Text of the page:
Nighttime Attack at Mitsuhama
Date: 9/18 of Keichō 5 (1600)
Location: In Mitsu on the shore of Matsuyama, with ancillary clashes on the Hatadera Plain and Mount Dōgo
Outcome: The Katō deceived the Mōri and then launched a surprise attack at nighttime that resulted in a significant loss for the Mōri, followed by clashes with retainers of the Kōno on Mount Dōgo. The remnants of the Mōri returned to Aki Province.
The Nighttime Attack at Mitsuhama occurred on 9/18 of Keichō 5 (1600) in the environs of Mitsuhama in Iyo Province. The clash involved Katō forces of the Eastern Army against an alliance of the Mōri clan and former retainers of the Kōno clan. This event was connected to the Battle of Sekigahara, and, among other names, is also referred to as the Iyo Sekigahara.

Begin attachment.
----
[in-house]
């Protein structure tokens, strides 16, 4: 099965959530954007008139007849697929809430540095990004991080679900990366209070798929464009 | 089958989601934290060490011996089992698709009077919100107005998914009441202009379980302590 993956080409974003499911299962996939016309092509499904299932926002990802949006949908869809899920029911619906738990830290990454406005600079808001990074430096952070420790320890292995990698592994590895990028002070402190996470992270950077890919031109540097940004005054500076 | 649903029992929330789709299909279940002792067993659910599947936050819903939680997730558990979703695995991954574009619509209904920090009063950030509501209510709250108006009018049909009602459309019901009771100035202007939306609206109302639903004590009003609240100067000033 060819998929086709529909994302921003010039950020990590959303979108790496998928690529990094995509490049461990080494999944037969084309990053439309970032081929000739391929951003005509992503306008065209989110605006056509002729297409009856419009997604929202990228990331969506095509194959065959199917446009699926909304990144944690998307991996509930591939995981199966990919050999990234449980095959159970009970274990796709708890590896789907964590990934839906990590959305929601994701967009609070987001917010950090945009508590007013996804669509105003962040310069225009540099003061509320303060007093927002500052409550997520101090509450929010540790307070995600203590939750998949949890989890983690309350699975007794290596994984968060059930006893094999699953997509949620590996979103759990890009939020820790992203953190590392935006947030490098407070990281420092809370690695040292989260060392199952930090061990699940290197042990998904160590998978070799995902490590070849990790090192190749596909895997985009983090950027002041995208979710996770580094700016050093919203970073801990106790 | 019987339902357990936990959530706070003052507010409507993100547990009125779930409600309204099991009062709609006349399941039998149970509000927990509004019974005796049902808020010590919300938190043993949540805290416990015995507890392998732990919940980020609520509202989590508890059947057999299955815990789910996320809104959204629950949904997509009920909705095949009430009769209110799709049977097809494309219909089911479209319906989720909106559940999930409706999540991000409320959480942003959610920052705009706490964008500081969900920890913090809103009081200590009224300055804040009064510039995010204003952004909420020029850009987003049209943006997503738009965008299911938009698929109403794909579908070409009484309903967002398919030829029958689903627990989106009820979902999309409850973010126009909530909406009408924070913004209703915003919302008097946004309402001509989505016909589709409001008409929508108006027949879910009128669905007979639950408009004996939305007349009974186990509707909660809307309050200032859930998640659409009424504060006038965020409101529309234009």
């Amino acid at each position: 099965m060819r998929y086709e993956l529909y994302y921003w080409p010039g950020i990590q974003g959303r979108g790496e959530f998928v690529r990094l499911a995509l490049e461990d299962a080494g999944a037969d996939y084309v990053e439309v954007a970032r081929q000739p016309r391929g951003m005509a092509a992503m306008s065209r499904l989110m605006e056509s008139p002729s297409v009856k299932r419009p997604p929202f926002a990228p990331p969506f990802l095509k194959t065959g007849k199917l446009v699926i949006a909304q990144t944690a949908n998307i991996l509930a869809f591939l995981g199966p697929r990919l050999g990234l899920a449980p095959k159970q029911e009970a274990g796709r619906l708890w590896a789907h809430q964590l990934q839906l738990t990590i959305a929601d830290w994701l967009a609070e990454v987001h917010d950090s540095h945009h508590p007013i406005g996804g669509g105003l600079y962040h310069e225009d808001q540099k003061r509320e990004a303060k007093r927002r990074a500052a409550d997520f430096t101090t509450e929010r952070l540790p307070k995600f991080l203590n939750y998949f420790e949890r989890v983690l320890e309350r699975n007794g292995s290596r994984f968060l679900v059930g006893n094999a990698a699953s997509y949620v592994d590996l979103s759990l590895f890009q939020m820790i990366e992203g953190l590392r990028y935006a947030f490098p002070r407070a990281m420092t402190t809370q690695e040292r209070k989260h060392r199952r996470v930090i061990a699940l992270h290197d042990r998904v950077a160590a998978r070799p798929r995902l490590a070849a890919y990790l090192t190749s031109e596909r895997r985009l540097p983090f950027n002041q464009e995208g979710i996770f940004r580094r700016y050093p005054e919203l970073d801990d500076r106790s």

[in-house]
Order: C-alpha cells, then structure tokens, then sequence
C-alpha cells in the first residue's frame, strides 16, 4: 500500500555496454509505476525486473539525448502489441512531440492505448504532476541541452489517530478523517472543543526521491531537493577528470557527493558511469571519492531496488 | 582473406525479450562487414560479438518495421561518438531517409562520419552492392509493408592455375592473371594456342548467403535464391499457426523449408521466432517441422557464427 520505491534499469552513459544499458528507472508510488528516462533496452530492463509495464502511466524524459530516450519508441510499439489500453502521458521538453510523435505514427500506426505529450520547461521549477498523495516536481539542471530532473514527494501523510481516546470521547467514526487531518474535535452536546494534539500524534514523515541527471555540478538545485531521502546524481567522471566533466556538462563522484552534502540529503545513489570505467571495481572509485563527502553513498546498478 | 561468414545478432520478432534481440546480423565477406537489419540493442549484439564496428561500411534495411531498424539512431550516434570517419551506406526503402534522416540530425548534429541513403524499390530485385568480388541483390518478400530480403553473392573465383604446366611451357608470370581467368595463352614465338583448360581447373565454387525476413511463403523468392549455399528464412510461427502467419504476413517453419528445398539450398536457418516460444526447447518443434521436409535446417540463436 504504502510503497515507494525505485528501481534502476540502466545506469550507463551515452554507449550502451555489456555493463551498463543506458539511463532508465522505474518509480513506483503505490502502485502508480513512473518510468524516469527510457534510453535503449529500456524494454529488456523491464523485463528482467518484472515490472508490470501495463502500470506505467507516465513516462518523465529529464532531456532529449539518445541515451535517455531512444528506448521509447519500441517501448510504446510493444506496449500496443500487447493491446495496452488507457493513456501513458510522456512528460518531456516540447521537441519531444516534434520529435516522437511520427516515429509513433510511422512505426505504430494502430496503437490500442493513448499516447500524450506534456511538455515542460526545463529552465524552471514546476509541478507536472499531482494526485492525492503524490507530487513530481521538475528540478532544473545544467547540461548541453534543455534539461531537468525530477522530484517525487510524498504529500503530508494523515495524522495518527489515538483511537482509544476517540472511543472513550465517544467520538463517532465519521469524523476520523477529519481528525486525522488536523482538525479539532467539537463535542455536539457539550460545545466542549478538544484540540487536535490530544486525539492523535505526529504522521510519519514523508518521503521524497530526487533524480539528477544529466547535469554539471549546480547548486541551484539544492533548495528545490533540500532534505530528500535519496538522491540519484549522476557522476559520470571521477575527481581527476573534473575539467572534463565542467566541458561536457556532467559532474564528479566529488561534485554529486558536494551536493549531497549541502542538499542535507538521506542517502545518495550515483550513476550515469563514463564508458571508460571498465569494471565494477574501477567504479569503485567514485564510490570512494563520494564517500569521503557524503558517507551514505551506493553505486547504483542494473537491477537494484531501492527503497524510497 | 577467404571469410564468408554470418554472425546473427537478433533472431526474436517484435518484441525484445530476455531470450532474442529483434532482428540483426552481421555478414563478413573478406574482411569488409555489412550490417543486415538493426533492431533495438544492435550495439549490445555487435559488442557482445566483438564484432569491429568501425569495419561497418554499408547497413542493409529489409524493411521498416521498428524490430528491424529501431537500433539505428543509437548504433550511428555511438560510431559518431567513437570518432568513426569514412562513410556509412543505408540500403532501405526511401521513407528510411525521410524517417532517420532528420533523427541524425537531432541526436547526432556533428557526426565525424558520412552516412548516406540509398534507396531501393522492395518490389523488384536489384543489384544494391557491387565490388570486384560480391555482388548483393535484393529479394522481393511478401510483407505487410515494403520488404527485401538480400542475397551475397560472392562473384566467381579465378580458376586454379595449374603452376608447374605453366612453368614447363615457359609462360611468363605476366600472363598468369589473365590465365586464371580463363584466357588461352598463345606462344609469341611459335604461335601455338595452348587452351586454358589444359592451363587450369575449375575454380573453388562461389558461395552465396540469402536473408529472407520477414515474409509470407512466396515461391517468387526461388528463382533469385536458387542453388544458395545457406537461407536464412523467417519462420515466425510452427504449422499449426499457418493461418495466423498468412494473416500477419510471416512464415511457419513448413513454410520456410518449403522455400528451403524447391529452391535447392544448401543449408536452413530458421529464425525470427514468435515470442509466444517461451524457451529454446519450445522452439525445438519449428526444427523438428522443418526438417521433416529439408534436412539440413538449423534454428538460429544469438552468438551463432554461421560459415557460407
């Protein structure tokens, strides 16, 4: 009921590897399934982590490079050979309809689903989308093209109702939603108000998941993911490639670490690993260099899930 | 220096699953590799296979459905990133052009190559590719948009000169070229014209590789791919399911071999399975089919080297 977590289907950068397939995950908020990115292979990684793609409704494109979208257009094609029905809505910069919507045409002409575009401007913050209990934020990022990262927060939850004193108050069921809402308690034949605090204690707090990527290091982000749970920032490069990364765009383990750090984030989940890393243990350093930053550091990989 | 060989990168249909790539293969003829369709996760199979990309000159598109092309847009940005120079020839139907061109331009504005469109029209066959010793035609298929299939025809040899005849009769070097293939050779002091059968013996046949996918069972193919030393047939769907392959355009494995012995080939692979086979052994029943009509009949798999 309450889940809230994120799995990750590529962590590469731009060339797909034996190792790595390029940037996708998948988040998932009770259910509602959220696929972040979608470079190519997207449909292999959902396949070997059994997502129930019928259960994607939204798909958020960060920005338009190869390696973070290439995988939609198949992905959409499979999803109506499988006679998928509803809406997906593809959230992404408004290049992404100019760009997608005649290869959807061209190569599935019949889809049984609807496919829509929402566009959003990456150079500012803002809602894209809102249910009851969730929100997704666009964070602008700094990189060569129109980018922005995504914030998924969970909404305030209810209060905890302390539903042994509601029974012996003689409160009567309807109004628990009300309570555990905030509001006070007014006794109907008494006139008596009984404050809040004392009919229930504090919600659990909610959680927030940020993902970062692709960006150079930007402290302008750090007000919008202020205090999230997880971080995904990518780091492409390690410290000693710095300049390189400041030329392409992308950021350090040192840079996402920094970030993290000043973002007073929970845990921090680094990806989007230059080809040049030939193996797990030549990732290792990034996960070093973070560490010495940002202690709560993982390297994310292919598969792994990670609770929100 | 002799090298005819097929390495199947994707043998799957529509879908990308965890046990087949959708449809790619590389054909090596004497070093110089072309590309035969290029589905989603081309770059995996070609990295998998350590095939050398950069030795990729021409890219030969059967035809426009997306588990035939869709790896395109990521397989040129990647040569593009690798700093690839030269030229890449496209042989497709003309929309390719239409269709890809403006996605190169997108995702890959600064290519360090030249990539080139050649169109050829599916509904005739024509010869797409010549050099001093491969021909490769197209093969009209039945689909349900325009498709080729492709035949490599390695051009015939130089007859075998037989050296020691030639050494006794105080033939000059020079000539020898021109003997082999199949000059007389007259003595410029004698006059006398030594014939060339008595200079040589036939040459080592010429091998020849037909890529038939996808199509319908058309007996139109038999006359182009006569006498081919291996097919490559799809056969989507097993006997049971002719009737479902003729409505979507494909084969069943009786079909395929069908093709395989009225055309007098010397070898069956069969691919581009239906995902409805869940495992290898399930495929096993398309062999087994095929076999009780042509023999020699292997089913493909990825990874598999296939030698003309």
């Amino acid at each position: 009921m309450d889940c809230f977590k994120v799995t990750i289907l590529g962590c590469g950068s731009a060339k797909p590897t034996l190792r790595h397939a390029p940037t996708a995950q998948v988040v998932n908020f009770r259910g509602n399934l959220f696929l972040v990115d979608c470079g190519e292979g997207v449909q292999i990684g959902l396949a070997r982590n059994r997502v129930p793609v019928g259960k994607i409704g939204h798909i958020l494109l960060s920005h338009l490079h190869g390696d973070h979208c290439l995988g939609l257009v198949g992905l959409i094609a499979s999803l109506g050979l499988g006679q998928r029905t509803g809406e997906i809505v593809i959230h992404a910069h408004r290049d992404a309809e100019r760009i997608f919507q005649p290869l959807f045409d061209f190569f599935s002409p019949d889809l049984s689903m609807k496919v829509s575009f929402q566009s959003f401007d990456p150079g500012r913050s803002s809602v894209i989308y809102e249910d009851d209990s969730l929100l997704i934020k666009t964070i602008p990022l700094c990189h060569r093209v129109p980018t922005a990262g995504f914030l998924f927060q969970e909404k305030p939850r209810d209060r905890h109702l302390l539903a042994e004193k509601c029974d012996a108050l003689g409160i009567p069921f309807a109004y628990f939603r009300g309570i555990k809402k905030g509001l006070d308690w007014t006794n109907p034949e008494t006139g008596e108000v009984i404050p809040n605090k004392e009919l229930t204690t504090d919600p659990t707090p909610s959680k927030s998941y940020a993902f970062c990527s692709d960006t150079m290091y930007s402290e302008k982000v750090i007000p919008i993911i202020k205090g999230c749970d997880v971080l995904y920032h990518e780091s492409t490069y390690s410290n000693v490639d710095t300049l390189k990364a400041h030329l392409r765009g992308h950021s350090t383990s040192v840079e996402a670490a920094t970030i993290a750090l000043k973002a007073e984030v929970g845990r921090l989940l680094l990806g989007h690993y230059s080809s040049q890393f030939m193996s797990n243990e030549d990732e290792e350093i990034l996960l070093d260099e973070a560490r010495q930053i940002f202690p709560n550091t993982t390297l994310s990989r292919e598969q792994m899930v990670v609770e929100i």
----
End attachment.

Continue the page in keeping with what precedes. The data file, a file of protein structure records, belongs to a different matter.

To capitalize on the chaos associated with the Battle of Sekigahara, the Mōri clan devised plans to divide the territory in Iyo Province, scheming from around the eighth month against Katō Yoshiakira, Tōdō Takatora and other kokujin, or provincial landowners, of the Eastern Army based in Iyo. In particular, the Mōri had their sights set on the territory ruled by Yoshiakira, dispatching an army from Takehara in Aki Province to invade Iyo. The Kōno clan sought to restore their influence in Iyo, so the Mōri positioned themselves as a successor to the Kōno, appointing Kōno Michinōri as the commanding general of the invading forces. The army was comprised of 3,500 mounted soldiers and several hundred vessels. The invading forces included retainers of the Mōri such as Katsura Mototsuna and Shishido Kageyoshi, along with Sone Kagefusa, a kokujin from Uchiko in Iyo, and naval officers including Murakami Yoshitada of the Innoshima Navy and Murakami Motoyoshi of the Noshima Navy in the Seto Inland Sea. In addition, former retainers of the Kōno initiated riots in the province.